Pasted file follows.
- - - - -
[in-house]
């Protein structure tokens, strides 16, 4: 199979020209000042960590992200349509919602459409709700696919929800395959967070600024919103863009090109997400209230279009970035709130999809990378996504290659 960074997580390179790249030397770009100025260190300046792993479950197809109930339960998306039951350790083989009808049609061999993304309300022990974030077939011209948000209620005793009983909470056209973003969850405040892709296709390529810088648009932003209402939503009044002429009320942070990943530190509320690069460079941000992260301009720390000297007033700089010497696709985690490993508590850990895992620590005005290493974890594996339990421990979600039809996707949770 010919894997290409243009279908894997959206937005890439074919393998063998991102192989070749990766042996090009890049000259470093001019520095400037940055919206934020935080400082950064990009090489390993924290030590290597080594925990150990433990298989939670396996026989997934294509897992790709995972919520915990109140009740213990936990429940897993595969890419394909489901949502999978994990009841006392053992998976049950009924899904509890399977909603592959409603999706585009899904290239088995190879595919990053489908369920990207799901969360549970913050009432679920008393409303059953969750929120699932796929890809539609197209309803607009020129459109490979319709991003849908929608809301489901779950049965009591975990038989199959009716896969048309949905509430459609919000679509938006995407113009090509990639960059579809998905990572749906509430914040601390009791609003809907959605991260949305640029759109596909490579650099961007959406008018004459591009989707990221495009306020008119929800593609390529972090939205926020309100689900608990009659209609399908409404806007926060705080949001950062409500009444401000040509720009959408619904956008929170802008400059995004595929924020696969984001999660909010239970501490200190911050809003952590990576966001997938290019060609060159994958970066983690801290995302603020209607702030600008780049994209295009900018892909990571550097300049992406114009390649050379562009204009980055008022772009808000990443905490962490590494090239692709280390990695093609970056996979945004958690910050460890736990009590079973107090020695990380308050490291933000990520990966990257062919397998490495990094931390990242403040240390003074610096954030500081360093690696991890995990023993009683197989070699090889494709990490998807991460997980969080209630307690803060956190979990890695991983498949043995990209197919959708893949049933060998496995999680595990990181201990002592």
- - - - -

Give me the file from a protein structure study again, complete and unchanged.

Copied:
[in-house]
């Protein structure tokens, strides 16, 4: 199979020209000042960590992200349509919602459409709700696919929800395959967070600024919103863009090109997400209230279009970035709130999809990378996504290659 960074997580390179790249030397770009100025260190300046792993479950197809109930339960998306039951350790083989009808049609061999993304309300022990974030077939011209948000209620005793009983909470056209973003969850405040892709296709390529810088648009932003209402939503009044002429009320942070990943530190509320690069460079941000992260301009720390000297007033700089010497696709985690490993508590850990895992620590005005290493974890594996339990421990979600039809996707949770 010919894997290409243009279908894997959206937005890439074919393998063998991102192989070749990766042996090009890049000259470093001019520095400037940055919206934020935080400082950064990009090489390993924290030590290597080594925990150990433990298989939670396996026989997934294509897992790709995972919520915990109140009740213990936990429940897993595969890419394909489901949502999978994990009841006392053992998976049950009924899904509890399977909603592959409603999706585009899904290239088995190879595919990053489908369920990207799901969360549970913050009432679920008393409303059953969750929120699932796929890809539609197209309803607009020129459109490979319709991003849908929608809301489901779950049965009591975990038989199959009716896969048309949905509430459609919000679509938006995407113009090509990639960059579809998905990572749906509430914040601390009791609003809907959605991260949305640029759109596909490579650099961007959406008018004459591009989707990221495009306020008119929800593609390529972090939205926020309100689900608990009659209609399908409404806007926060705080949001950062409500009444401000040509720009959408619904956008929170802008400059995004595929924020696969984001999660909010239970501490200190911050809003952590990576966001997938290019060609060159994958970066983690801290995302603020209607702030600008780049994209295009900018892909990571550097300049992406114009390649050379562009204009980055008022772009808000990443905490962490590494090239692709280390990695093609970056996979945004958690910050460890736990009590079973107090020695990380308050490291933000990520990966990257062919397998490495990094931390990242403040240390003074610096954030500081360093690696991890995990023993009683197989070699090889494709990490998807991460997980969080209630307690803060956190979990890695991983498949043995990209197919959708893949049933060998496995999680595990990181201990002592």